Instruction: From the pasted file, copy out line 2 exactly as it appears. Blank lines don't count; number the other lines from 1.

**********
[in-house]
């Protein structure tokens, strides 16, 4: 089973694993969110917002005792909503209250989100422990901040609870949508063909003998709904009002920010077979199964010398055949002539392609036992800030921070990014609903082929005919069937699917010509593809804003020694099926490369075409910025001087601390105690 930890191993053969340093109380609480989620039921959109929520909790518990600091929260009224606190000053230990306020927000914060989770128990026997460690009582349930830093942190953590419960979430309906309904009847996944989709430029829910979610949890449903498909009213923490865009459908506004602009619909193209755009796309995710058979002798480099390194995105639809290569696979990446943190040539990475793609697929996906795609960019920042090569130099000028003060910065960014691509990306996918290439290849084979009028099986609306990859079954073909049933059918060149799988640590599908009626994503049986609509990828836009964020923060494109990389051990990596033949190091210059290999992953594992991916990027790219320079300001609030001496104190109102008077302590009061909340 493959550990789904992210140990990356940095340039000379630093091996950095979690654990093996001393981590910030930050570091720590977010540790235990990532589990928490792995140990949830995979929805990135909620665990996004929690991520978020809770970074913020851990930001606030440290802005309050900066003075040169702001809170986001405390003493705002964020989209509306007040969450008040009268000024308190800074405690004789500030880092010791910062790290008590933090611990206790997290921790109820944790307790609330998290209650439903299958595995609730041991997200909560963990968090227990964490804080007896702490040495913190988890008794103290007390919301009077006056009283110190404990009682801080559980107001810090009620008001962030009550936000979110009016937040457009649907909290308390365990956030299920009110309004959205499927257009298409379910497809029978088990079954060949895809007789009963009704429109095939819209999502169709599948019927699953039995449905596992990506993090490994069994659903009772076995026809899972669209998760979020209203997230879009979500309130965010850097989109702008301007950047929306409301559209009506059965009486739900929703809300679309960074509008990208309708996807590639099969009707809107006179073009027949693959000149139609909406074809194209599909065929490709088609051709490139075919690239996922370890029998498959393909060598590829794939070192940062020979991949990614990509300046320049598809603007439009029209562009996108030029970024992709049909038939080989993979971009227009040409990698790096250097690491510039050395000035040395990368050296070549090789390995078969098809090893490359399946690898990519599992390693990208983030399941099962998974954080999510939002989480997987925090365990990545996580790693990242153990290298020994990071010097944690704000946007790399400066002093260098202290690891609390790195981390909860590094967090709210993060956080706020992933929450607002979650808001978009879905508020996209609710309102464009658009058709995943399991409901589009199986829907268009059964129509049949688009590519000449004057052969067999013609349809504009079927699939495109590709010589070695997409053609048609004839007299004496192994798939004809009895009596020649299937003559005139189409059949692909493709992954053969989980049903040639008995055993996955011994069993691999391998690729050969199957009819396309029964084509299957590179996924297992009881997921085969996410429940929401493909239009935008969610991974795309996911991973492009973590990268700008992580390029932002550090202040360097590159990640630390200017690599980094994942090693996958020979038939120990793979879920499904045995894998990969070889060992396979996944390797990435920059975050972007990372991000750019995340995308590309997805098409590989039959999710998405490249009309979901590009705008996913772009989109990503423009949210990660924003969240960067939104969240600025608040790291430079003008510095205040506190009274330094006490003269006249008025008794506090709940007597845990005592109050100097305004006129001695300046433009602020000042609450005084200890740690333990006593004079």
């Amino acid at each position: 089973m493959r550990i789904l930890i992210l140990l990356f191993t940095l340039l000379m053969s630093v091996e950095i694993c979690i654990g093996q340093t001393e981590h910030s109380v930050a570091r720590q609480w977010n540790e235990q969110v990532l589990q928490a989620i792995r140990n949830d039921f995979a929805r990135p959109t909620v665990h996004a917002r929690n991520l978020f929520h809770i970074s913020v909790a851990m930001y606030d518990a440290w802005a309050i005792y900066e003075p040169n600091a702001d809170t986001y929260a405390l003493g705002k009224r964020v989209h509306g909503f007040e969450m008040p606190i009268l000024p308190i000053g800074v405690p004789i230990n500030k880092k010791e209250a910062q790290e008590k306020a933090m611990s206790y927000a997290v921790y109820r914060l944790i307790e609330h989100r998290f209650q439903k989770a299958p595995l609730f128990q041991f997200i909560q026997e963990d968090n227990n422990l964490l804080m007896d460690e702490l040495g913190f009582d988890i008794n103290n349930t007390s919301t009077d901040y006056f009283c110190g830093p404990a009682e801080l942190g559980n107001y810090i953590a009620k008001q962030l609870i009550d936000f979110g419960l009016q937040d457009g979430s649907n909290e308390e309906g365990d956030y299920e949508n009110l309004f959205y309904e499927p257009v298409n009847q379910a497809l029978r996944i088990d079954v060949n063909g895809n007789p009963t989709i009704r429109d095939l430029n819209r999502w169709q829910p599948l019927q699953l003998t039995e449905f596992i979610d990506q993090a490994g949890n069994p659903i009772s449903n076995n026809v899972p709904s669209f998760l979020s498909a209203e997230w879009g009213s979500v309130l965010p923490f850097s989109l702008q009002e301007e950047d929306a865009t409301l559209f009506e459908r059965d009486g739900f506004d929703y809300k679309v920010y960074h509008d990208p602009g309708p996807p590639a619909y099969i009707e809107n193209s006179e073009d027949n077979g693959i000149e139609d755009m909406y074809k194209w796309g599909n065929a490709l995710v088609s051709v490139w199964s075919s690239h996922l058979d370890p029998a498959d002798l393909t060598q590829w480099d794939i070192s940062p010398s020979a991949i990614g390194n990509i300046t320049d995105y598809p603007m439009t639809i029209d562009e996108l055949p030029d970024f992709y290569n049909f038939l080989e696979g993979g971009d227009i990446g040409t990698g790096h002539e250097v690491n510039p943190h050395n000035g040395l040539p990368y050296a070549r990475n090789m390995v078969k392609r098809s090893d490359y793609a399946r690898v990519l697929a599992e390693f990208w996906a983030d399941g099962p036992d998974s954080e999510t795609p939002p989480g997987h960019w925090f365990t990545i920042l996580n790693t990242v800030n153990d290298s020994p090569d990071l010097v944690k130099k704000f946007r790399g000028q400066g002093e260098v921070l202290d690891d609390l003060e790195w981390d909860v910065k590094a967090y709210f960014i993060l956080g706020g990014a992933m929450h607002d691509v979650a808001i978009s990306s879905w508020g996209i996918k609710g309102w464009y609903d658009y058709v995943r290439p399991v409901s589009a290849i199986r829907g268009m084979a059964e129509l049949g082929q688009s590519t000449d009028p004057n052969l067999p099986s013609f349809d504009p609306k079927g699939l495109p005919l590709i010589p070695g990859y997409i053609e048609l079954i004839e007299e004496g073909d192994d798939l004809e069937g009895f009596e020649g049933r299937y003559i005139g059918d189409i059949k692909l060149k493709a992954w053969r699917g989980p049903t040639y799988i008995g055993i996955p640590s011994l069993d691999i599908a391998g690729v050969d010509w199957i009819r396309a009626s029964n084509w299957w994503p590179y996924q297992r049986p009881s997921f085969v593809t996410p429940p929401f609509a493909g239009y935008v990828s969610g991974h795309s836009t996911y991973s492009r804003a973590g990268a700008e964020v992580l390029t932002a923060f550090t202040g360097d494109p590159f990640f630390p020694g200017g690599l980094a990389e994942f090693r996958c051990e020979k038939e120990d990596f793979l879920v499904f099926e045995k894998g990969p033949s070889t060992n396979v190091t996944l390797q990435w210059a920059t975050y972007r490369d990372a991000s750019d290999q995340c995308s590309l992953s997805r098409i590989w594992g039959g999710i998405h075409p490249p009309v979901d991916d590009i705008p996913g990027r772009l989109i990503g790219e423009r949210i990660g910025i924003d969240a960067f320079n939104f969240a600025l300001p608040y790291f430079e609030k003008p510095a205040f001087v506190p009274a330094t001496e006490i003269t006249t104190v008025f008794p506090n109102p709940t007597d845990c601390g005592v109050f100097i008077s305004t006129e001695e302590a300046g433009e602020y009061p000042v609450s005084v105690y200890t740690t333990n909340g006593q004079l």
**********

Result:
């Protein structure tokens, strides 16, 4: 089973694993969110917002005792909503209250989100422990901040609870949508063909003998709904009002920010077979199964010398055949002539392609036992800030921070990014609903082929005919069937699917010509593809804003020694099926490369075409910025001087601390105690 930890191993053969340093109380609480989620039921959109929520909790518990600091929260009224606190000053230990306020927000914060989770128990026997460690009582349930830093942190953590419960979430309906309904009847996944989709430029829910979610949890449903498909009213923490865009459908506004602009619909193209755009796309995710058979002798480099390194995105639809290569696979990446943190040539990475793609697929996906795609960019920042090569130099000028003060910065960014691509990306996918290439290849084979009028099986609306990859079954073909049933059918060149799988640590599908009626994503049986609509990828836009964020923060494109990389051990990596033949190091210059290999992953594992991916990027790219320079300001609030001496104190109102008077302590009061909340 493959550990789904992210140990990356940095340039000379630093091996950095979690654990093996001393981590910030930050570091720590977010540790235990990532589990928490792995140990949830995979929805990135909620665990996004929690991520978020809770970074913020851990930001606030440290802005309050900066003075040169702001809170986001405390003493705002964020989209509306007040969450008040009268000024308190800074405690004789500030880092010791910062790290008590933090611990206790997290921790109820944790307790609330998290209650439903299958595995609730041991997200909560963990968090227990964490804080007896702490040495913190988890008794103290007390919301009077006056009283110190404990009682801080559980107001810090009620008001962030009550936000979110009016937040457009649907909290308390365990956030299920009110309004959205499927257009298409379910497809029978088990079954060949895809007789009963009704429109095939819209999502169709599948019927699953039995449905596992990506993090490994069994659903009772076995026809899972669209998760979020209203997230879009979500309130965010850097989109702008301007950047929306409301559209009506059965009486739900929703809300679309960074509008990208309708996807590639099969009707809107006179073009027949693959000149139609909406074809194209599909065929490709088609051709490139075919690239996922370890029998498959393909060598590829794939070192940062020979991949990614990509300046320049598809603007439009029209562009996108030029970024992709049909038939080989993979971009227009040409990698790096250097690491510039050395000035040395990368050296070549090789390995078969098809090893490359399946690898990519599992390693990208983030399941099962998974954080999510939002989480997987925090365990990545996580790693990242153990290298020994990071010097944690704000946007790399400066002093260098202290690891609390790195981390909860590094967090709210993060956080706020992933929450607002979650808001978009879905508020996209609710309102464009658009058709995943399991409901589009199986829907268009059964129509049949688009590519000449004057052969067999013609349809504009079927699939495109590709010589070695997409053609048609004839007299004496192994798939004809009895009596020649299937003559005139189409059949692909493709992954053969989980049903040639008995055993996955011994069993691999391998690729050969199957009819396309029964084509299957590179996924297992009881997921085969996410429940929401493909239009935008969610991974795309996911991973492009973590990268700008992580390029932002550090202040360097590159990640630390200017690599980094994942090693996958020979038939120990793979879920499904045995894998990969070889060992396979996944390797990435920059975050972007990372991000750019995340995308590309997805098409590989039959999710998405490249009309979901590009705008996913772009989109990503423009949210990660924003969240960067939104969240600025608040790291430079003008510095205040506190009274330094006490003269006249008025008794506090709940007597845990005592109050100097305004006129001695300046433009602020000042609450005084200890740690333990006593004079």